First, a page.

“This novel was long in the making, and like most books of mine its elements have brewed in my mind for years before being shaped into a story. The ideas of fabric born of the sea and long-lost civilisations of the Mediterranean, layered with the recurrent theme of different destinies during the upheaval of the Second World War, and led by the story of a contemporary girl looking for her place in the world, are the building bricks of The Italian Island. I feel that we can all relate to the search for home and family, young and old – a search that maybe never stops, because the ultimate home is inside ourselves”

Cover image of the book 'The Italian Island' by author Daniela Sacerdoti




The sand is dry and prickly under my feet, full of little jagged stones. The water beyond me, instead, looks like pure happiness. Nonna is standing strong and upright on the sea-rock beside me, her black-grey hair blowing in the wind, ready to dive. She straightens the bag she carries across her body when she goes underwater to gather the shells. It’s the first time I ask her for an explanation – the first time I don’t take for granted that I can’t follow her into the sweet, cool waters. ‘Why can I not come with you?’

Nonna is taken aback – I can see it in her eyes – but her answer is swift and clear. ‘Because the sea will take you.’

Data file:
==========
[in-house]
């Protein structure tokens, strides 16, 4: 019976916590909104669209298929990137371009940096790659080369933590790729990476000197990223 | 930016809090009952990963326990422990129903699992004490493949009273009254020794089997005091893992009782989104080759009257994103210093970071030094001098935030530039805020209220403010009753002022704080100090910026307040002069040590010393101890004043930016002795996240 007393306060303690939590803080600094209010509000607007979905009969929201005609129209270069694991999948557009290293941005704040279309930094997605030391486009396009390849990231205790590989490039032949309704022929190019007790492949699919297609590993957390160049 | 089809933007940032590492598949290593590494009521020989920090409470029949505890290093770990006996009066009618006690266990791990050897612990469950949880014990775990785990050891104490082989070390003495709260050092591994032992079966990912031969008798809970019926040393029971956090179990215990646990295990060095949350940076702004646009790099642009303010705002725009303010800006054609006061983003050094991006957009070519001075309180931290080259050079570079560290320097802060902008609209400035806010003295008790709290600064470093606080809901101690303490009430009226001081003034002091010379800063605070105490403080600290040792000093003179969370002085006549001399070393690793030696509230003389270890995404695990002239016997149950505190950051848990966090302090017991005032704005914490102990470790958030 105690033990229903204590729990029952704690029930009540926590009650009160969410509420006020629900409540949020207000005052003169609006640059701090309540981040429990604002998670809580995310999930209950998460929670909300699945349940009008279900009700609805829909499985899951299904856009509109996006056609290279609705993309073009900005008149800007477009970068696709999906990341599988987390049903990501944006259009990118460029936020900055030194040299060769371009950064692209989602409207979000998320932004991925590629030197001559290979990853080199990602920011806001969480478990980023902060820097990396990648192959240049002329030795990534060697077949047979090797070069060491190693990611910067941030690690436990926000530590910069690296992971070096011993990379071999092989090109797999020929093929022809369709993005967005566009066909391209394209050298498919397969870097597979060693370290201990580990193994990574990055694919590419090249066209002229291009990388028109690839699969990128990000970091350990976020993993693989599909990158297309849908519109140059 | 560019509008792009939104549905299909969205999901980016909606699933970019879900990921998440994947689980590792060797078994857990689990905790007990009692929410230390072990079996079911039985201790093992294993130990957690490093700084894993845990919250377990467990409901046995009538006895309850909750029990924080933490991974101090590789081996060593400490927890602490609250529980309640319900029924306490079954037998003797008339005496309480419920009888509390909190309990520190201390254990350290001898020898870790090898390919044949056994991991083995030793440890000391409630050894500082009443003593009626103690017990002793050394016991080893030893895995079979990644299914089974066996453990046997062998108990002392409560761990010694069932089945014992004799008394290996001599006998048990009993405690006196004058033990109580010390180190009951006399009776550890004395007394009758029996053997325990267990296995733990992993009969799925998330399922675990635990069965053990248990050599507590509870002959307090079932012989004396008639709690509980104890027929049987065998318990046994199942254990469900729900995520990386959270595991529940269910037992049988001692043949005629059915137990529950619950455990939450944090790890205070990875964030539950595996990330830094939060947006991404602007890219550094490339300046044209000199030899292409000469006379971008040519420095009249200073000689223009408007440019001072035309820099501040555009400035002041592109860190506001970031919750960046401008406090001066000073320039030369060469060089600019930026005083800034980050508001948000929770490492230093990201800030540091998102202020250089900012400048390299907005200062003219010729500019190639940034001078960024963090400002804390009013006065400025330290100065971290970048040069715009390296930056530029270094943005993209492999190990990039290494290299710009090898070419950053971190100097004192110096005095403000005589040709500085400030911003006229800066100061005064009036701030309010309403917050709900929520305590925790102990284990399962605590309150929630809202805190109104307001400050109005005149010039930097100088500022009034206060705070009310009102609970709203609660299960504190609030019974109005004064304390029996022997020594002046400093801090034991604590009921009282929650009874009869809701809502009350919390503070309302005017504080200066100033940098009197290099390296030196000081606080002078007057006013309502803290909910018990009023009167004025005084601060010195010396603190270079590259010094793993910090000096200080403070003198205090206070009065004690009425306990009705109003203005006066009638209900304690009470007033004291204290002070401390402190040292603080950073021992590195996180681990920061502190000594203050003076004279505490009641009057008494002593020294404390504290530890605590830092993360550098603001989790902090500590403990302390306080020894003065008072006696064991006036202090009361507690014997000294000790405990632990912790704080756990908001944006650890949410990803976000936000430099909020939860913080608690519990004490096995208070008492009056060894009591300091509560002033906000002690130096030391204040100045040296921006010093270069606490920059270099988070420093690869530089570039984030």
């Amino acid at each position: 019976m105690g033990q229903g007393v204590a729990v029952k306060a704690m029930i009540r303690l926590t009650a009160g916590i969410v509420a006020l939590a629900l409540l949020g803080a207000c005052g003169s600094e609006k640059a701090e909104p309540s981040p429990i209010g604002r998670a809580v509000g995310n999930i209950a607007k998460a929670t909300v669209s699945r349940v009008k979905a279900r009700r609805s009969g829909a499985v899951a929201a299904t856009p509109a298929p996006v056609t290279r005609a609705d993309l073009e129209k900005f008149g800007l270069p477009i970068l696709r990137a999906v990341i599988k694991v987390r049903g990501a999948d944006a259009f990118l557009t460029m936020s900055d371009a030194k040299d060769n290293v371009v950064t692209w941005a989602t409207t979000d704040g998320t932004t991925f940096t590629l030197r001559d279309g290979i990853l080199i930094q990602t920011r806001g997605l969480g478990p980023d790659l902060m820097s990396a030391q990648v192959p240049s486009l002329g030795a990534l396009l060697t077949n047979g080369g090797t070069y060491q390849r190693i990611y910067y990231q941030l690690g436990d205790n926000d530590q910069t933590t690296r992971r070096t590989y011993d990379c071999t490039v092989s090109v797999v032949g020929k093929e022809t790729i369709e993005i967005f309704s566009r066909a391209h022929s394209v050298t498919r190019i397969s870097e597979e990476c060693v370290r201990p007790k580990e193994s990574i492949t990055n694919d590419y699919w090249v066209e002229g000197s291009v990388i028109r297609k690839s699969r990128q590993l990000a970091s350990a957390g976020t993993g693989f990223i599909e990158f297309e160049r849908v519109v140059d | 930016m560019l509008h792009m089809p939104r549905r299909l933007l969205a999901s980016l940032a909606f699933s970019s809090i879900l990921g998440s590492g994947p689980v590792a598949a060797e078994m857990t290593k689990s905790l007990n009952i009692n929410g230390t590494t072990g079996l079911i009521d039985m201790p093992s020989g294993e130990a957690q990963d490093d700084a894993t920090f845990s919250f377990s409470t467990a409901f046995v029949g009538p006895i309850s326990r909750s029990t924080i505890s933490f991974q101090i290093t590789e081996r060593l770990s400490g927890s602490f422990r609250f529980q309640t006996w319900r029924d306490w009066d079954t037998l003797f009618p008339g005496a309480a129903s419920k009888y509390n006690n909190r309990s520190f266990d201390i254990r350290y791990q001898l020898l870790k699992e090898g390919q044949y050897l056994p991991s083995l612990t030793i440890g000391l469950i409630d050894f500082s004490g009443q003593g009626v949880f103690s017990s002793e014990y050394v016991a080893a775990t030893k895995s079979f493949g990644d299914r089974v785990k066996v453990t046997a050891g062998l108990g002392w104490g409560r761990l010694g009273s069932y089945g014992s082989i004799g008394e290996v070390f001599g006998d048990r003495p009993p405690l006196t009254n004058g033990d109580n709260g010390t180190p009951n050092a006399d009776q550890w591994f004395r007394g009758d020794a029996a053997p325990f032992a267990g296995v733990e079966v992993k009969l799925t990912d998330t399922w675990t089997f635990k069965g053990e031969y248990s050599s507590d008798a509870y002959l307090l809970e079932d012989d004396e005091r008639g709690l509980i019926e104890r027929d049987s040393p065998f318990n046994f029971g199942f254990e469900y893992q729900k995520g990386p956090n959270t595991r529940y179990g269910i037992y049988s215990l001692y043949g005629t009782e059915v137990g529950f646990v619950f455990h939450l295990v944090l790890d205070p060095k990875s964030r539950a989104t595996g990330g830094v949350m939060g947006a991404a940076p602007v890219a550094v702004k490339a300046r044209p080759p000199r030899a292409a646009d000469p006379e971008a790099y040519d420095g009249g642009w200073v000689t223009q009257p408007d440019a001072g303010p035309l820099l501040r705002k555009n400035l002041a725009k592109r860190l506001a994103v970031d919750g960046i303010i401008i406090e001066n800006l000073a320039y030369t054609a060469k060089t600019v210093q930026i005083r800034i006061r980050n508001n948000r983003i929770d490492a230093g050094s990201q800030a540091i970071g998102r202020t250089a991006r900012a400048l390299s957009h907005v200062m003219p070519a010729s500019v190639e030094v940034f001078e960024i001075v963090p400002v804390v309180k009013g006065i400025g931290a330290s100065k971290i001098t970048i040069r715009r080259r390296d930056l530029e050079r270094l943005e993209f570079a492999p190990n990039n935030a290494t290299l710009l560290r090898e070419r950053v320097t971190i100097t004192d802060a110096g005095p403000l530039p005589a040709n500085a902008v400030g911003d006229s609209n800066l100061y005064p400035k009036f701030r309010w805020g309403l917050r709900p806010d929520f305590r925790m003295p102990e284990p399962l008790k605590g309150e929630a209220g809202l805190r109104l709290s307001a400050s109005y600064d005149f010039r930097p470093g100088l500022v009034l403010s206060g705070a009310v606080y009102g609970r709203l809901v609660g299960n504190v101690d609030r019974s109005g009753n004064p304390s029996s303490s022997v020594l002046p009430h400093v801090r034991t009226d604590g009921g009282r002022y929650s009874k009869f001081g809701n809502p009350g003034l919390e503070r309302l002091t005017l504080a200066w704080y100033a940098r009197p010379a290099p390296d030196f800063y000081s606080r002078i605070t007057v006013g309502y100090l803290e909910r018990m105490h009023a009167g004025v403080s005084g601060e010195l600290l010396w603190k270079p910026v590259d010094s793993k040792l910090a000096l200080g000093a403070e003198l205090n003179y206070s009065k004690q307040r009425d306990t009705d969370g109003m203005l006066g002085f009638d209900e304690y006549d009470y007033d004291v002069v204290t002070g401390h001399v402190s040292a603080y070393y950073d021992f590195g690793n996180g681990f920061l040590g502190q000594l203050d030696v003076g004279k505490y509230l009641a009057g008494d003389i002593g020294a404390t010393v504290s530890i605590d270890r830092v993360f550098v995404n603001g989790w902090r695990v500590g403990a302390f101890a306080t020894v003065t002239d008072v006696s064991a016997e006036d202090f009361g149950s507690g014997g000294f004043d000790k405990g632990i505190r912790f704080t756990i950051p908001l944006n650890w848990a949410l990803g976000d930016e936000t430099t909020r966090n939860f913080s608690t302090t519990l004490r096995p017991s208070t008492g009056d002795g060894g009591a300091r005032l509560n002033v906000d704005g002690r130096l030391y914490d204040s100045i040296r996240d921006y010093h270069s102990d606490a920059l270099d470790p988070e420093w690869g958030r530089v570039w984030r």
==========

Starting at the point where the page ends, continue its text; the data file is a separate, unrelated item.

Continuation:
‘If you don’t stop telling me to push, I swear when this is finished, I’ll strangle you with my bare hands,’ Violet Goodman hissed with a force that belied the hours spent trying to give birth to a stubborn, stubborn baby, who quite simply refused to come out.

Violet wanted it over and done with. They already had one child, and a boy: what was the need for another one? But her husband would not see reason. Avram Goodman wanted an heir and a spare to inherit the family diamond business, and Violet, already dreading the morning sickness, the ruining of her figure and having to cancel more social engagements than she could count, had been forced to agree. Labour was the last hurdle. Then, the nannies would do their part and she could forget all about it.

But the baby seemed determined to make her suffer – and suffer she did until the end, when, with a wail of pure rage, Violet pushed her second child out and into the world.

Cover image of the book 'The Italian Island' by author Daniela Sacerdoti


“And so, Mira’s life began. The pattern of disappointing everyone’s expectations continued as she grew to be defiant when she should have been compliant, and sickly when she should have been strong – not a very inviting prospect as a wife for another rich family’s heir – but most of all, she bore the primal fault that had thwarted so many lives, in so many places, in so many ages and times since the very beginning of human history: she was a girl, when she should have been a boy”


“One thing I knew: nobody would ever love me or understand me as my father had done. He’d left me alone in a world I did not belong to”


“His and Elvira’s project was so worthy. I was almost jealous that he should have this goal, this singlemindedness in his life. I had no idea what to do with myself yet – there was nothing I wanted desperately, or I believed in with all my heart. I hoped that this trip would uncover more than my family history: I hoped it would uncover…me.”


” I have nothing to be ashamed about. Not this time. I won’t have shame taint what’s not tainted, in the name of the past”